The above preview is unformatted text

This student written piece of work is one of many that can be found in our GCSE Politics section.

Found what you're looking for?

  • Start learning 29% faster today
  • 150,000+ documents available
  • Just £6.99 a month

Not the one? Search for your essay title...
  • Join over 1.2 million students every month
  • Accelerate your learning by 29%
  • Unlimited access from just £6.99 per month

See related essaysSee related essays

Related GCSE Politics essays

  1. What are the advantages and disadvantages of the devolution process in Scotland and Wales?

    Polls in both Scotland and England conclude that the public find the situation unfair. For example, the legislation imposing top-up fees for English students was passed by only a small majority in Westminster. At the time opposition education secretary Tim Yeo argued that this low majority indicated that the passing

  2. Evaluate strengths and weaknesses of various voting systems regarding voting

    Equally, there were those who felt that Labour would again become dependent on Liberal Democracy support (as in 1976-1979) in any future hung parliament, suggesting that the price of this support could be a promise to reform the system. The fear was that should the Conservative government win a fifth

  1. Arguments for and Against the use of Referendums in the UK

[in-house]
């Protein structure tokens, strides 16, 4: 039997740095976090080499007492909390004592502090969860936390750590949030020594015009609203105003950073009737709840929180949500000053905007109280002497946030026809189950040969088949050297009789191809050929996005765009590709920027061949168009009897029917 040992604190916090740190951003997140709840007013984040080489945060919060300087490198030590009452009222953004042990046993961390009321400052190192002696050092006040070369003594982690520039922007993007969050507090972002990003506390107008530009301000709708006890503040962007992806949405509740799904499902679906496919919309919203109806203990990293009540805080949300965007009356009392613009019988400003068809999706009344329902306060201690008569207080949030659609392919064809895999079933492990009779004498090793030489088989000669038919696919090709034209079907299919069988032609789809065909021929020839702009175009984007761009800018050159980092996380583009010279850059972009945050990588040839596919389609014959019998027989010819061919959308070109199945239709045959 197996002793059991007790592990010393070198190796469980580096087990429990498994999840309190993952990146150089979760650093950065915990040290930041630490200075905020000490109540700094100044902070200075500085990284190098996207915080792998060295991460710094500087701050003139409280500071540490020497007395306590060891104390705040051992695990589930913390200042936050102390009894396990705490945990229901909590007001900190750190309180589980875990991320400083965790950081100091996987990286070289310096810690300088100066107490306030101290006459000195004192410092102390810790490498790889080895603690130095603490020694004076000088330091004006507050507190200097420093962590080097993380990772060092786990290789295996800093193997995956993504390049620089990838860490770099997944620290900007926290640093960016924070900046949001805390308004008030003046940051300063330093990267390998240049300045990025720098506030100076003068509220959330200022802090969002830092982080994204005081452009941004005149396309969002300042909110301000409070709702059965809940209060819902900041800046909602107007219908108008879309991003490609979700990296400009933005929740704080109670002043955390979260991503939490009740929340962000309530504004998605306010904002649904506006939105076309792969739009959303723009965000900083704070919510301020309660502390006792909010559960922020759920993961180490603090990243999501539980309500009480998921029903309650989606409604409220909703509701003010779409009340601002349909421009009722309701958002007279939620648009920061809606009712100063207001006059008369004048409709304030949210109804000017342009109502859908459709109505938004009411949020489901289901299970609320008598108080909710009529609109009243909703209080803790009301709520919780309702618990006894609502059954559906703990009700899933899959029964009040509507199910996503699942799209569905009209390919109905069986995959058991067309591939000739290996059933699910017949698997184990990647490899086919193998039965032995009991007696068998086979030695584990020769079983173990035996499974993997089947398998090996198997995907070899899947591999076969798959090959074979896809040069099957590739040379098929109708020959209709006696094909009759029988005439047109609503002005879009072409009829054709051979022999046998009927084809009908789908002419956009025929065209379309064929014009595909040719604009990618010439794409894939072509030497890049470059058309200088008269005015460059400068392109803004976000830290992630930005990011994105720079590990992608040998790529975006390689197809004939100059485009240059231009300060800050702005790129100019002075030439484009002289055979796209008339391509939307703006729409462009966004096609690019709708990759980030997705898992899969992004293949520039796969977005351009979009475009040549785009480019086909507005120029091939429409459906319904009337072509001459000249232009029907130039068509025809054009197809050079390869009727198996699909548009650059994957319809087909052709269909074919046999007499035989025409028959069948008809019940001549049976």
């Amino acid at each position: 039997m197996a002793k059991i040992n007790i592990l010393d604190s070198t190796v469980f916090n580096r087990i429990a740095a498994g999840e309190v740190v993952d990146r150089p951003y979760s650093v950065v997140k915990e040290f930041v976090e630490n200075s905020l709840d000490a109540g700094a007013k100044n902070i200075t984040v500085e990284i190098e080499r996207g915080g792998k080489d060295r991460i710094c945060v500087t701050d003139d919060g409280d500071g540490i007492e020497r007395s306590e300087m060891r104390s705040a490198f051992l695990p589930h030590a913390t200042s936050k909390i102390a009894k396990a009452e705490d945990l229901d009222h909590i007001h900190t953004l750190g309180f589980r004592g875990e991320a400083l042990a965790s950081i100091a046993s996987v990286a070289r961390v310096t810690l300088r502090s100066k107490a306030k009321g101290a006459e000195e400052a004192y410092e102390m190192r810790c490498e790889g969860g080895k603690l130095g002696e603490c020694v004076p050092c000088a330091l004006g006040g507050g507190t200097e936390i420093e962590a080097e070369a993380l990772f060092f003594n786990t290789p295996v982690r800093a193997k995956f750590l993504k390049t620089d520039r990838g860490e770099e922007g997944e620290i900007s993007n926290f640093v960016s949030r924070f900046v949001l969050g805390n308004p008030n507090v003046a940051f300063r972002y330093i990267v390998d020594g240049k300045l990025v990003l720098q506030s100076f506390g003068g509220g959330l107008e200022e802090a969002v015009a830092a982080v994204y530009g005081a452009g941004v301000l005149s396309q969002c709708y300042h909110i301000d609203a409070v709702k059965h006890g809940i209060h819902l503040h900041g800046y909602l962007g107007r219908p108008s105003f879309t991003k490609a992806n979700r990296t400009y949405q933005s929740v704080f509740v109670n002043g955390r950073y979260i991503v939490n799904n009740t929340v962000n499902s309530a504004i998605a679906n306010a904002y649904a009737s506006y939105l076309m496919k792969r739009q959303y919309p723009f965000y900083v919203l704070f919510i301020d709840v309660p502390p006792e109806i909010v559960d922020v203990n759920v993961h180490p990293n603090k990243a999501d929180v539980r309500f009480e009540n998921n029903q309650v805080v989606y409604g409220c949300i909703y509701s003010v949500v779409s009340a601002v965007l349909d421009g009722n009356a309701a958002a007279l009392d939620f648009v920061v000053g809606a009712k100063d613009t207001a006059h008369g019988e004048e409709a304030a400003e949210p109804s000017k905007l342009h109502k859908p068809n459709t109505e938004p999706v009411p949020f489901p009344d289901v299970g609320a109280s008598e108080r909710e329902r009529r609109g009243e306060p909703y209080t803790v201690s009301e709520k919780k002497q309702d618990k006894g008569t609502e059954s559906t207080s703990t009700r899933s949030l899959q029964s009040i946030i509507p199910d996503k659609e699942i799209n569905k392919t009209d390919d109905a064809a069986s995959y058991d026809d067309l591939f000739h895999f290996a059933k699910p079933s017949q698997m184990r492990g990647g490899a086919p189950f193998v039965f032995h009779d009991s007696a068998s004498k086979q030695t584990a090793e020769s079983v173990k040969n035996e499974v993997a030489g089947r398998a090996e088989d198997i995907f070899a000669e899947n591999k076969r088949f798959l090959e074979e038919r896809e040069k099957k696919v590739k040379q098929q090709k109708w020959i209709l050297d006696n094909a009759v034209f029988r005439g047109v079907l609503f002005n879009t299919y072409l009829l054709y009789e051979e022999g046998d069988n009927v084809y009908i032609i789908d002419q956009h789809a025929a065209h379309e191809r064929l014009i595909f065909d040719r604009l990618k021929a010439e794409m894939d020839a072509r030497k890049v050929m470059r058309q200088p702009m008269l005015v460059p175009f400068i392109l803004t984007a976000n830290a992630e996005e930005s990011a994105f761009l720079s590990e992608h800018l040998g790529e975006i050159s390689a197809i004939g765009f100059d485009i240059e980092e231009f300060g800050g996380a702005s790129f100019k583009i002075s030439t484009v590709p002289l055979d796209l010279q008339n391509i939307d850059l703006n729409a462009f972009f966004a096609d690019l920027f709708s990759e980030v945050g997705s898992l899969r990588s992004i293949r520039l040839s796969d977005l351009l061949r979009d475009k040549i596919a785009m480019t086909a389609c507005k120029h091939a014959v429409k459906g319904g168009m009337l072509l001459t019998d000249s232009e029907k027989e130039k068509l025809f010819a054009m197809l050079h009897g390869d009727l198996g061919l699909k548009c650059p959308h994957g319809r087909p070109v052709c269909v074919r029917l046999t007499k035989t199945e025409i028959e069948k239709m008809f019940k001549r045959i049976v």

enhance democracy by widening the franchise and make people feel like they were being a good citizen. However, referendums may not always be seen as positive, such as the Marxist belief that referendums are purely a sham and a cover up to government manipulation, i.e.

  2. Consider the arguments for and against retaining first-past-the-post for general elections

    An ideal system would include both of these options, but such a system is hard to envisage. First-past-the-post fulfils the maintenance of strong government and provides a link between MPs and a local area, but completely ignores the other two terms set out by Jack Straw.

  1. How and why did Federation occur?

    * This conflict became known as the Cold War and began a weapons race, including Nuclear weapons. * In 1949 Robert Menzies won the Federal election on an anti Communist ticket. He tried to ban Communism through a referendum but was opposed by the Labor party, Trade Unions and the Communist Party.

  2. In this essay I will explain the distinctive features of the Scottish political system, ...

    Opposing them are about one fifth who support greater autonomy within Britain. The Scottish Convention of the early 1990's, convened by non-party figures but supported by the Liberal Democrats and Labour, represented these people. "Scotland's Claim of Rights, which it produced, promotes the kind of political reform they wish to

  1. Scottish devolution.

    The lists have also been criticised because they are decided by the parties and voters cannot change the order. The Scottish Parliament is able to make primary legislation ('Acts of the Scottish Parliament'). Its legislative competence is limited in a number of ways.

  2. Kashmir Issue and Mediation.

    given unequivocal support to prospective UN supervision of a plebiscite in Kashmir. In recent years, Pakistan 's "internationalism" has been growing even more conspicuous .Its policymakers were showing very little hesitation, in fact, in appealing for mediation and for other form of international interventions to protect the human rights of

  • Over 160,000 pieces
    of student written work
  • Annotated by
    experienced teachers
  • Ideas and feedback to
    improve your own work